WELLINGTON (Reuters) - The final opinion poll before New Zealand’s election on Saturday showed the ruling National Party’s lead over the opposition Labour Party had slipped to 8.5 points, meaning minor parties could well decide who forms the next government.
The Newshub-Reid survey released on Thursday showed support for Prime Minister Bill English’s National Party had edged down 1.5 points to 45.8 percent, but support for Labour also fell, dropping 0.5 points to 37.3 percent.
The National Party has governed for the past nine years, and its re-election would hearten investors who favour continuity and like National’s vow to keep the small trading economy open to foreign investment.
Regardless of the polls, which have shown sharp divergences, the nationalist New Zealand First Party could well emerge as the kingmaker in the next parliament.
Minor parties often have an outsize role in New Zealand’s proportional representation system, in which a party, or combination of parties, needs 61 of Parliament’s 120 members - usually about 48 percent of the vote - to form a government.
The Newshub-Reid survey showed support for New Zealand First hitting 7.1 percent, as did support for the Green Party, which is a likely coalition partner for Labour.
The tight race, with Labour and the Green Party virtually neck-and-neck with National, meant the government might not be known for weeks.
“Despite all of the volatility, despite all the twists and turns of the campaign, it has come back to that simple fact ... New Zealand First appears to be that crucial kingmaker,” said Bryce Edwards, analyst at Wellington-based Critical Politics.
Outspoken New Zealand First leader Winston Peters has said he will not confirm which bloc of parties he’ll support until October 12 when the results become official.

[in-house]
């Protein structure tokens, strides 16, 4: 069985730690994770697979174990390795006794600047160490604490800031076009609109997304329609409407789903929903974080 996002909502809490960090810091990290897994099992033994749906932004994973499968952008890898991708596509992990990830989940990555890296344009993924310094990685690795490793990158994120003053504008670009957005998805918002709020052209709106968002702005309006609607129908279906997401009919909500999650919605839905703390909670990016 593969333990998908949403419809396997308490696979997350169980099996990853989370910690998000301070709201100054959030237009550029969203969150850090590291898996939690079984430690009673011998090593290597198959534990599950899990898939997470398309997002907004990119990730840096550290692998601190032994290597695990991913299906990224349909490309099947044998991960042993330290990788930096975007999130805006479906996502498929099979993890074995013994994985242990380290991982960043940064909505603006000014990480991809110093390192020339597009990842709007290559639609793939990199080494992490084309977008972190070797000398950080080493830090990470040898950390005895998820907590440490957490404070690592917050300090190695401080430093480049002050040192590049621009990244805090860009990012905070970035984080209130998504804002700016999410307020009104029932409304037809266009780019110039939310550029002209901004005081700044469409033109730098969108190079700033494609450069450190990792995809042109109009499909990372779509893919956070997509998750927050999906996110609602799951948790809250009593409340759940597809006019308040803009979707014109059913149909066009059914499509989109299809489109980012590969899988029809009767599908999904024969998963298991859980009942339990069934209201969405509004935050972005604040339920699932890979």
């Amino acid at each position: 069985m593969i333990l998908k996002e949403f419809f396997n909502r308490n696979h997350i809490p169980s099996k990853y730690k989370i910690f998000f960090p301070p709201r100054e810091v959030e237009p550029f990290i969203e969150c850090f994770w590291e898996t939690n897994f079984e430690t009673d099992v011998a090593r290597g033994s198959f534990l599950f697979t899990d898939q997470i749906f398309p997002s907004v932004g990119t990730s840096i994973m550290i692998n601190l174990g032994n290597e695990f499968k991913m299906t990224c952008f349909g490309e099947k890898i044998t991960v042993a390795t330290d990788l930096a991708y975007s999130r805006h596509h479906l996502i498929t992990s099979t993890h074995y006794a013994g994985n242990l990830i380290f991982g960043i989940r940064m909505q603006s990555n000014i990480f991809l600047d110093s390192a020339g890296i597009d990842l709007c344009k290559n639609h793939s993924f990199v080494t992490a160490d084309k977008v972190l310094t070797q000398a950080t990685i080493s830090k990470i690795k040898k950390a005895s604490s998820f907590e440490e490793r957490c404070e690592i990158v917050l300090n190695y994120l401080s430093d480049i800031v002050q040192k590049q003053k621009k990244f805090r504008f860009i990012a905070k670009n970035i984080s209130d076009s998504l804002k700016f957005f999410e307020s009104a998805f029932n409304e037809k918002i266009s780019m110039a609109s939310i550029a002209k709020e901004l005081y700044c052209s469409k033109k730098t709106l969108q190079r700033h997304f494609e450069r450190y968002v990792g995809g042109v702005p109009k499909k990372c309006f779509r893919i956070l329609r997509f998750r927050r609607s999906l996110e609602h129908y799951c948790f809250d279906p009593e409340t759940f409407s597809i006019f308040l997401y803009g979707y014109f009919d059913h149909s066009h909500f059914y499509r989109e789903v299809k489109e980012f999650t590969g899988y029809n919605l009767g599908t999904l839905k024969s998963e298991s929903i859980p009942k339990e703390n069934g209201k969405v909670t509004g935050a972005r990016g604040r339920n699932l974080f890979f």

The election was so hotly-contested that the deciding votes might be those of overseas New Zealanders, whose ballots would not be released until Oct. 7.
These votes, as well as those from New Zealanders who voted outside of their home area, accounted for around 12 percent of total ballots cast in the 2014 election, according to the Election Commission.
Labour leader Jacinda Ardern said on Wednesday that citizens living in Australia, home to New Zealand’s largest diaspora, were “very important” to the election.
“Most New Zealanders maintain a strong interest in the direction of the country, particularly when it comes to things like how we’re grapplng with international issues, trade issues, environmental issues - so please have your say,” Ardern told the Australian Broadcasing Corporation.
The New Zealand dollar - the word’s 11th most traded currency in 2016 - briefly firmed to $0.7324 from $0.7312 after Thursday’s opinion poll, but quickly gave up most of those gains and sank to $0.7305.
Reporting by Charlotte Greenfield and Ana Nicolaci da Costa; Editing by Simon Cameron-Moore